Analysis. The U.S. Department of Education affirms that it cares about religious freedom for student groups on college campuses — it just doesn’t want to proactively defend them. At least that appears to be the gist of a recent announcement out of the Biden administration.
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Last month the Biden team signaled its intention to roll back a 2020 rule put in place to ensure equal treatment for student religious groups like Intervarsity, Cru, and others at public universities. Common benefits for a diverse array of student groups at colleges often include access to meeting space on campus, listings and announcements on physical and digital college platforms, participation in student fairs, and eligibility for student group funds. But too often Christian student organizations have faced discrimination because of the biblical beliefs they seek to uphold.
In an effort to tamp down on the recurrence of such discrimination, the Trump administration decided to take a very practical “carrot-and-stick” approach to back up its words about the importance of First Amendment freedoms — it put money on the line. According to its 2020 rule, as a condition for receiving federal grant money, an institution of higher learning would now need to ensure that faith-based student groups are allowed “any right, benefit, or privilege that is otherwise afforded to other student organizations.”
It’s notable that this regulation specifically emphasized it was not creating a preference for religious groups. The rule wasn’t meant to prevent all-comers or “neutral, generally applicable” policies. Rather the rule was seeking to support the equal treatment of faith-based groups while honoring their identity.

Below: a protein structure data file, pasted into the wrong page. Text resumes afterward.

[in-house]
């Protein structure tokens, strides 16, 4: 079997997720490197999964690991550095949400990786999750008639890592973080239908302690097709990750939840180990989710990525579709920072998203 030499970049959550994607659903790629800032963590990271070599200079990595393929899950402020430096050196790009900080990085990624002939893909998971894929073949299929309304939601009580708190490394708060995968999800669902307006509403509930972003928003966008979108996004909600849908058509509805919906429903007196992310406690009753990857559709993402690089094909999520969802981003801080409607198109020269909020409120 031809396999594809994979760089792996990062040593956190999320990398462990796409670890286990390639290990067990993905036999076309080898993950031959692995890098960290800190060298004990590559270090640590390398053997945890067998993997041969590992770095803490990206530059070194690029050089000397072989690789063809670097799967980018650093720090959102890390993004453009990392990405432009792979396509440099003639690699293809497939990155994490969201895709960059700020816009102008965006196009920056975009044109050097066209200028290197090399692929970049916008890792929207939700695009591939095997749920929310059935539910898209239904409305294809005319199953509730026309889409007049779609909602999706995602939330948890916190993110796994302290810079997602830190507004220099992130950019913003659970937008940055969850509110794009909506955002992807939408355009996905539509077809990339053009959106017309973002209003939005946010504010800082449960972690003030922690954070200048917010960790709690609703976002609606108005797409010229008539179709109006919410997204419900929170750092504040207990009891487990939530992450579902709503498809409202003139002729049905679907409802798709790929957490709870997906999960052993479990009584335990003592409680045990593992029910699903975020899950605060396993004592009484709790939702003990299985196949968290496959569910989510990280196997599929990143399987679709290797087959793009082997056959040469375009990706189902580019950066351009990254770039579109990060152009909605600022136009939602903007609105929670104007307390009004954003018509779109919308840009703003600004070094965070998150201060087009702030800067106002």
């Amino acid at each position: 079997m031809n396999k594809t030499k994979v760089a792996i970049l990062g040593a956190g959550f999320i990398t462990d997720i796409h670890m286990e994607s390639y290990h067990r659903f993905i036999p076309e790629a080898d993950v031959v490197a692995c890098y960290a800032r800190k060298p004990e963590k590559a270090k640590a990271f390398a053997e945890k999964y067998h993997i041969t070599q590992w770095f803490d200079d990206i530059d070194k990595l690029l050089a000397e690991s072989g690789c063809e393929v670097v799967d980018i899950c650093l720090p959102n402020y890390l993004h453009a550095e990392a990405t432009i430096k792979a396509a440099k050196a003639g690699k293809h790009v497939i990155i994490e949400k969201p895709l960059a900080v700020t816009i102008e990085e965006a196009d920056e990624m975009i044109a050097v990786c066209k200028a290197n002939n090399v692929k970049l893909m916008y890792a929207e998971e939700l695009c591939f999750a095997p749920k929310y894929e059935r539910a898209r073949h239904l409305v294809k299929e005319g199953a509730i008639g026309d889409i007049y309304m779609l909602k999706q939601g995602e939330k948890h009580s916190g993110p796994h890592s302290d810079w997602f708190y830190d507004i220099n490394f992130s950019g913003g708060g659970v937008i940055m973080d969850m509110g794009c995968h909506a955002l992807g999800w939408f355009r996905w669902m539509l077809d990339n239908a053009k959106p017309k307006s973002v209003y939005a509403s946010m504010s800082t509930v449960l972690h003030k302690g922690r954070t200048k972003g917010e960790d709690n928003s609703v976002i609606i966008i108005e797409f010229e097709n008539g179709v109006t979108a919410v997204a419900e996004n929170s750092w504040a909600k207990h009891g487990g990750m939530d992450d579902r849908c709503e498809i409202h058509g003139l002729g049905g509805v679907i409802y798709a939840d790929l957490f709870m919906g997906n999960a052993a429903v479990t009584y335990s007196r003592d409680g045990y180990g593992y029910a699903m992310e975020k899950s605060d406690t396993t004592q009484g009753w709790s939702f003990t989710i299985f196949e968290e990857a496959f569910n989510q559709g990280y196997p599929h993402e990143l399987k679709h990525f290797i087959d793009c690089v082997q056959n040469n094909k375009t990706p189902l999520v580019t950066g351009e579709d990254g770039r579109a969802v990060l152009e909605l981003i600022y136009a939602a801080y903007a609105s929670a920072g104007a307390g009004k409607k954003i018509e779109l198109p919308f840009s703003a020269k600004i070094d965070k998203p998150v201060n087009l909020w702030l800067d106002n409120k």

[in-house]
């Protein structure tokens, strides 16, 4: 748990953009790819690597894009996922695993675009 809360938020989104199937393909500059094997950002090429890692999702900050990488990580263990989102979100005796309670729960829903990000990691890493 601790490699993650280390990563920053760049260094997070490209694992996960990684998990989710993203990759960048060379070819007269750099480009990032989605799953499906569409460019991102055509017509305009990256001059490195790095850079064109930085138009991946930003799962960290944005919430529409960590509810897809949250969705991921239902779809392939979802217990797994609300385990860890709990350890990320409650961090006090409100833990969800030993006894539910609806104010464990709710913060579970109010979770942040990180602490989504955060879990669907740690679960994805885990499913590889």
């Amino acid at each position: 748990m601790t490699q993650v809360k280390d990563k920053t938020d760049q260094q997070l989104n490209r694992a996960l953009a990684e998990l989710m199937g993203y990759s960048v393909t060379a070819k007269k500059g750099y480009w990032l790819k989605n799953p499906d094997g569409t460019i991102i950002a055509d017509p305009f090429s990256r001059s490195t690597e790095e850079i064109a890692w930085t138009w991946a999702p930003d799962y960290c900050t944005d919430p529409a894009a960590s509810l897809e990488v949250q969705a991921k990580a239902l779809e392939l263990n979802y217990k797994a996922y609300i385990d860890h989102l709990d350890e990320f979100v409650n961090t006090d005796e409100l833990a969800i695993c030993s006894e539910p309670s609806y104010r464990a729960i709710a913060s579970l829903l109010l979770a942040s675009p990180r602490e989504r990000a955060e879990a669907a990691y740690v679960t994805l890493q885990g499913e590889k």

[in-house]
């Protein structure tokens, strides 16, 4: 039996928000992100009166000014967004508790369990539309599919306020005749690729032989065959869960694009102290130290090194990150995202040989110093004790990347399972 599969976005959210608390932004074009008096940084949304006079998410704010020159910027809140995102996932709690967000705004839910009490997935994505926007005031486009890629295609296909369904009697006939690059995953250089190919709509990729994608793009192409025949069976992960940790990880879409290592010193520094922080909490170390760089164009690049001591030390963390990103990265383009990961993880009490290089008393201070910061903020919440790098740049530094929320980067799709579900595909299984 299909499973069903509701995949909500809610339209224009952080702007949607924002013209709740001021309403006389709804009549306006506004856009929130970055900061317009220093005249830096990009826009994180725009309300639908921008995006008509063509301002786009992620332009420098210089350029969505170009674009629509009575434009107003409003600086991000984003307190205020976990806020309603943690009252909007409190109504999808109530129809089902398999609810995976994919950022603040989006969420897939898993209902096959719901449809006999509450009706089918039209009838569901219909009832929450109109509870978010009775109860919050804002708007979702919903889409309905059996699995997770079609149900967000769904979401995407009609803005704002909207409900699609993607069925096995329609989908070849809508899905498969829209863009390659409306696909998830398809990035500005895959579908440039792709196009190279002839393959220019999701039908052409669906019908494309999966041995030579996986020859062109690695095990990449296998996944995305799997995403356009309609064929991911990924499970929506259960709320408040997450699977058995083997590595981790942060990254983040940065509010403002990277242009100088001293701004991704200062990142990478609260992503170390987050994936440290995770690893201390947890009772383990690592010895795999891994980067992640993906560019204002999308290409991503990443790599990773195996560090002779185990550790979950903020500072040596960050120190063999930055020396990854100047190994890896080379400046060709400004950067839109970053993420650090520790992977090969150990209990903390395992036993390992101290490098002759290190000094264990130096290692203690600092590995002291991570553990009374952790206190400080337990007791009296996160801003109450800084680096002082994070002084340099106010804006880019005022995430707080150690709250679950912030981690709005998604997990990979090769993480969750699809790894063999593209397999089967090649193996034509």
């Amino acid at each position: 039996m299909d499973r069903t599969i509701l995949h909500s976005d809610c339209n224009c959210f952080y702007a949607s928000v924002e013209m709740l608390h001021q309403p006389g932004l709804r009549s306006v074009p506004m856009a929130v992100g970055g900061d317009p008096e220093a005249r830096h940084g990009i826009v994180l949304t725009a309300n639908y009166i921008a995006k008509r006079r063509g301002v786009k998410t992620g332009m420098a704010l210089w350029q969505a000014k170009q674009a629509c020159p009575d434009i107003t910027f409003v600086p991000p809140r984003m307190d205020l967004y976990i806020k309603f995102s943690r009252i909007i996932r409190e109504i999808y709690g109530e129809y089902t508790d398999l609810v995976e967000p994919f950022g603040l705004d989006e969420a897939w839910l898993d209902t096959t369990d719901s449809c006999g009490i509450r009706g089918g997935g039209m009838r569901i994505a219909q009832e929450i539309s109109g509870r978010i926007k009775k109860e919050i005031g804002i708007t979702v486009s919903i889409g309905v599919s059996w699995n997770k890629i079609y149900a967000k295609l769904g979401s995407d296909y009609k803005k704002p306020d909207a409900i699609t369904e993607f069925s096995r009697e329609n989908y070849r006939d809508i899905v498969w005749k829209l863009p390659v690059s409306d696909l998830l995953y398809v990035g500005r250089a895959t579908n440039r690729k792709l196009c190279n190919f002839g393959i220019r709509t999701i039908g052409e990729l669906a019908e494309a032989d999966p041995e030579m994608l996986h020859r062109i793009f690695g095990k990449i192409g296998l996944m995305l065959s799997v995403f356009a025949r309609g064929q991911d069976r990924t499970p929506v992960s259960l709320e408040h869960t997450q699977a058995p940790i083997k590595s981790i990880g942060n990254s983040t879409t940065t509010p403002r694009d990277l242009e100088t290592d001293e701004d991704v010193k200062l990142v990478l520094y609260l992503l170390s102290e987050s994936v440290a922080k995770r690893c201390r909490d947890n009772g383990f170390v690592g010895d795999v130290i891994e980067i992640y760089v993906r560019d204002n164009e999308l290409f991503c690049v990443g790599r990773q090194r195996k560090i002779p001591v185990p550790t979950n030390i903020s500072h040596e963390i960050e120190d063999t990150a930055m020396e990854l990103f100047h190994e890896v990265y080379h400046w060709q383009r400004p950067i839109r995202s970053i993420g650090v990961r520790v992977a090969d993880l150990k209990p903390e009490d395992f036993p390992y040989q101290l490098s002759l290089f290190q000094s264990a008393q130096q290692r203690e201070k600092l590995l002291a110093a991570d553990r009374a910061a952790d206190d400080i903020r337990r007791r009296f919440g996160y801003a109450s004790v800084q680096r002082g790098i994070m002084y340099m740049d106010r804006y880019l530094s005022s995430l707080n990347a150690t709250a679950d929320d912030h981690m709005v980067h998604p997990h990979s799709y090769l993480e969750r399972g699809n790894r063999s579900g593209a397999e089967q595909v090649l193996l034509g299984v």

“These regulations hold public institutions accountable for protecting the First Amendment rights of students and student organizations,” then-Education Secretary Betsy DeVos said in 2020.
However, after a review that began in 2021, the current Biden team now believes this condition for public funding is “not necessary.” In a blog post announcing the reversal, Postsecondary Education Assistant Secretary Nasser Paydar suggested equal treatment of religious groups is important, but the the 2020 protection was confusing for schools and “unduly burdensome” on the Education Department.
“Where complex questions over the First Amendment arise, Federal and State courts are best equipped to resolve these matters,” he wrote.
In other words, if you’re a religious student group facing exclusion for your beliefs on campus, the Biden team doesn’t want to proactively get involved. You’re on your own to get a lawyer and pay to defend your rights.
This is a pretty remarkable position. Former ambassador and longtime champion for religious freedom Sam Brownback posted an op-ed on foxnews.com pointing out the unlikelihood that the Biden Education team would simply sit on its hands if there were a racial or gender discrimination case.
“Everyone would expect the administration to take quick and decisive administrative action without requiring the victim to hire a lawyer and pursue justice in the courts,” Brownback wrote. “So, why should it be any different when an educational institution violates a student’s First Amendment right to freedom of religion?”
The Christian Legal Society, which maintains a number of campus chapters itself, has a helpful webpage addressing holes in the Education Department’s reasoning and pushing for action against rescinding these religious freedom provisions. In addition to highlighting a host of cases supporting the need for the 2020 rule, CLS also pushes back on the puzzling claim that the rule is burdensome. Particularly interesting is that the Department itself notes (as of its announcement last month) it hadn’t even received any complaints about violations under the rule yet. However, as CLS and others point out, what is burdensome is for students to have to protect themselves in court.
“Religious students don’t want to sue their colleges,” CLS states in an FAQ document. “They don’t want to spend their college years in litigation simply to obtain what should be a given: fair treatment at the public college they pay tuition to attend.”
Will you pray for these faith-based campus groups, especially the students who are blessed by them?
Aaron Mercer is a Contributing Writer with two decades of experience in Washington, D.C.’s public policy arena. Photo Credit: Charles DeLoye on Unsplash.